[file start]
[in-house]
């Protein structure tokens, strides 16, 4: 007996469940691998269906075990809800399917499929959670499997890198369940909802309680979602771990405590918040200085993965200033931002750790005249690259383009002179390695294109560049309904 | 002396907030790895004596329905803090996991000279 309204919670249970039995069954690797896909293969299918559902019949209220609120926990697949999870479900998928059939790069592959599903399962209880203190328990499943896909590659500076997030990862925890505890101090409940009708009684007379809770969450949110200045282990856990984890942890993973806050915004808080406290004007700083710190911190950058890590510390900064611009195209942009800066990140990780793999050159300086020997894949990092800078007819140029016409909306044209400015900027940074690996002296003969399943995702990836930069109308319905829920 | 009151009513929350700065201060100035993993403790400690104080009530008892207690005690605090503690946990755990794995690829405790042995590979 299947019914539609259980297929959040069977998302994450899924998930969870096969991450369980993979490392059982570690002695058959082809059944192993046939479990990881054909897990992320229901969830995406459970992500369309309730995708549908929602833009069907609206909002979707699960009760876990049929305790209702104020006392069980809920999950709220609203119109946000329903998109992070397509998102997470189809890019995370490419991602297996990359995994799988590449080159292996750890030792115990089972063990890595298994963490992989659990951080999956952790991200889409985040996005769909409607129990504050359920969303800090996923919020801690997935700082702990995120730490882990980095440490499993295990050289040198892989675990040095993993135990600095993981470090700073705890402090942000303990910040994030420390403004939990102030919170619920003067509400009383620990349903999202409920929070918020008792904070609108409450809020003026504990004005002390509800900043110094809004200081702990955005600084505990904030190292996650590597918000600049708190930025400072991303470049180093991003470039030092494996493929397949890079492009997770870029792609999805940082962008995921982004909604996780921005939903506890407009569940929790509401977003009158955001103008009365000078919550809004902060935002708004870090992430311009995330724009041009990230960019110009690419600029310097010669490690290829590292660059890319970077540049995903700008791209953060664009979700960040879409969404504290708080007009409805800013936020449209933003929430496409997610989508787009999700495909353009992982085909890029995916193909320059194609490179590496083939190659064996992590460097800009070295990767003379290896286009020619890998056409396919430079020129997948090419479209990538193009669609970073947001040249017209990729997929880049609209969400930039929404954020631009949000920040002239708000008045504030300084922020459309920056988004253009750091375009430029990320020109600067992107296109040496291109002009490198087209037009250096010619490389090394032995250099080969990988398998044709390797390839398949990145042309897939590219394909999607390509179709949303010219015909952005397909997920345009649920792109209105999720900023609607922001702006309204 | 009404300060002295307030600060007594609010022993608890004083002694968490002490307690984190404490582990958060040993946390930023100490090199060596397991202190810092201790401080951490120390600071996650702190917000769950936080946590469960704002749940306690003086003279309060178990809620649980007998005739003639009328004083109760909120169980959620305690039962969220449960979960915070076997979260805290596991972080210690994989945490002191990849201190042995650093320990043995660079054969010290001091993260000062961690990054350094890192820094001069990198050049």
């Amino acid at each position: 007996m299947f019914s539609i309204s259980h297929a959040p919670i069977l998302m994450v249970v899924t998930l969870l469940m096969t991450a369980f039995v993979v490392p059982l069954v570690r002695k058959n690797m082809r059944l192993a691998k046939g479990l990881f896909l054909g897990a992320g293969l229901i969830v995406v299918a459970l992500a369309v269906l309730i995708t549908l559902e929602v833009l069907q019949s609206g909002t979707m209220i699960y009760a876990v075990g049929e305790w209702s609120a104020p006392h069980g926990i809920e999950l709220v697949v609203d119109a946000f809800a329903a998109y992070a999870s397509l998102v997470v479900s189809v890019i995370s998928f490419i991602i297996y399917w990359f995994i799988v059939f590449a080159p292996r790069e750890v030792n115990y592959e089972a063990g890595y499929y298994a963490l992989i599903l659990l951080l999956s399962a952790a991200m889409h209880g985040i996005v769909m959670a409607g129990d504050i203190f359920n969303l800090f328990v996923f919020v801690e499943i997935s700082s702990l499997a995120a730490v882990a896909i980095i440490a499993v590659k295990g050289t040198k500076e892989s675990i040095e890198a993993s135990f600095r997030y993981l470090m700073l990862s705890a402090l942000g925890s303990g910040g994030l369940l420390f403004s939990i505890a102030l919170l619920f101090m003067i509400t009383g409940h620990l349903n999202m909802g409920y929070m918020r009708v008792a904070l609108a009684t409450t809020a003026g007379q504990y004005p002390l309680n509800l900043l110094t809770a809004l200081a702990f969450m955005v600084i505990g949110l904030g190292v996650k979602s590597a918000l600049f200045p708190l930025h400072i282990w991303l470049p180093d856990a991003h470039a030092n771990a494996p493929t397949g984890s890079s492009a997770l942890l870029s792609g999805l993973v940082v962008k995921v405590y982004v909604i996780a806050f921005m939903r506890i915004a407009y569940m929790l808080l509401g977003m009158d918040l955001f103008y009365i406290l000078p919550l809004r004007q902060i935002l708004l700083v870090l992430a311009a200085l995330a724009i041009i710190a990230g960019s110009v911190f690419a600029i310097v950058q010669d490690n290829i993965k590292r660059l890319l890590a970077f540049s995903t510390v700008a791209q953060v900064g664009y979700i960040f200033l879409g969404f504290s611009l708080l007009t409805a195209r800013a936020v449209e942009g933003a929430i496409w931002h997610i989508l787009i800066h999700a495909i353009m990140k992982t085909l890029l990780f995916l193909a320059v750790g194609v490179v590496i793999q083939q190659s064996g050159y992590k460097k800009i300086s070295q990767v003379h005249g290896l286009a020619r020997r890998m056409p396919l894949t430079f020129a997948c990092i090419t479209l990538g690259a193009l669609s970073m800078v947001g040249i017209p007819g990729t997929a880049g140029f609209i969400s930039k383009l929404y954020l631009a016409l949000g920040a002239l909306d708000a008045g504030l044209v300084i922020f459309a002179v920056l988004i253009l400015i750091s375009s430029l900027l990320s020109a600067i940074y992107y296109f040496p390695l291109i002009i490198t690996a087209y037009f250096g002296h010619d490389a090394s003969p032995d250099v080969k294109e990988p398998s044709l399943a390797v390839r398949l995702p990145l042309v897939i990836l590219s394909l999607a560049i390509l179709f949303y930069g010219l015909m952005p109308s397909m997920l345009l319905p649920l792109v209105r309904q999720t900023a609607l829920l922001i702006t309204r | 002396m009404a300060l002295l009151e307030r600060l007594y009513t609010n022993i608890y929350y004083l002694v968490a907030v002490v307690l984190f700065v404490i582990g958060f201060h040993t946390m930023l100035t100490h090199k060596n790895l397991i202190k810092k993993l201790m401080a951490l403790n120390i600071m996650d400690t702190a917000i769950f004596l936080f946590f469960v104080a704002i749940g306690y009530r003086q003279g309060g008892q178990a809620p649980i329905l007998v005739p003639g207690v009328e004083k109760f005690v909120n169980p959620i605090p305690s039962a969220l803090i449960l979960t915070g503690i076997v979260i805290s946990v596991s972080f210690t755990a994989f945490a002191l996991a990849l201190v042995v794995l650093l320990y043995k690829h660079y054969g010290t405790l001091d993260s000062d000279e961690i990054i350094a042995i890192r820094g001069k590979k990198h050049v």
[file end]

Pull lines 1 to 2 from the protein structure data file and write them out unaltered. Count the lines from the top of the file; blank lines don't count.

[in-house]
């Protein structure tokens, strides 16, 4: 007996469940691998269906075990809800399917499929959670499997890198369940909802309680979602771990405590918040200085993965200033931002750790005249690259383009002179390695294109560049309904 | 002396907030790895004596329905803090996991000279 309204919670249970039995069954690797896909293969299918559902019949209220609120926990697949999870479900998928059939790069592959599903399962209880203190328990499943896909590659500076997030990862925890505890101090409940009708009684007379809770969450949110200045282990856990984890942890993973806050915004808080406290004007700083710190911190950058890590510390900064611009195209942009800066990140990780793999050159300086020997894949990092800078007819140029016409909306044209400015900027940074690996002296003969399943995702990836930069109308319905829920 | 009151009513929350700065201060100035993993403790400690104080009530008892207690005690605090503690946990755990794995690829405790042995590979 299947019914539609259980297929959040069977998302994450899924998930969870096969991450369980993979490392059982570690002695058959082809059944192993046939479990990881054909897990992320229901969830995406459970992500369309309730995708549908929602833009069907609206909002979707699960009760876990049929305790209702104020006392069980809920999950709220609203119109946000329903998109992070397509998102997470189809890019995370490419991602297996990359995994799988590449080159292996750890030792115990089972063990890595298994963490992989659990951080999956952790991200889409985040996005769909409607129990504050359920969303800090996923919020801690997935700082702990995120730490882990980095440490499993295990050289040198892989675990040095993993135990600095993981470090700073705890402090942000303990910040994030420390403004939990102030919170619920003067509400009383620990349903999202409920929070918020008792904070609108409450809020003026504990004005002390509800900043110094809004200081702990955005600084505990904030190292996650590597918000600049708190930025400072991303470049180093991003470039030092494996493929397949890079492009997770870029792609999805940082962008995921982004909604996780921005939903506890407009569940929790509401977003009158955001103008009365000078919550809004902060935002708004870090992430311009995330724009041009990230960019110009690419600029310097010669490690290829590292660059890319970077540049995903700008791209953060664009979700960040879409969404504290708080007009409805800013936020449209933003929430496409997610989508787009999700495909353009992982085909890029995916193909320059194609490179590496083939190659064996992590460097800009070295990767003379290896286009020619890998056409396919430079020129997948090419479209990538193009669609970073947001040249017209990729997929880049609209969400930039929404954020631009949000920040002239708000008045504030300084922020459309920056988004253009750091375009430029990320020109600067992107296109040496291109002009490198087209037009250096010619490389090394032995250099080969990988398998044709390797390839398949990145042309897939590219394909999607390509179709949303010219015909952005397909997920345009649920792109209105999720900023609607922001702006309204 | 009404300060002295307030600060007594609010022993608890004083002694968490002490307690984190404490582990958060040993946390930023100490090199060596397991202190810092201790401080951490120390600071996650702190917000769950936080946590469960704002749940306690003086003279309060178990809620649980007998005739003639009328004083109760909120169980959620305690039962969220449960979960915070076997979260805290596991972080210690994989945490002191990849201190042995650093320990043995660079054969010290001091993260000062961690990054350094890192820094001069990198050049």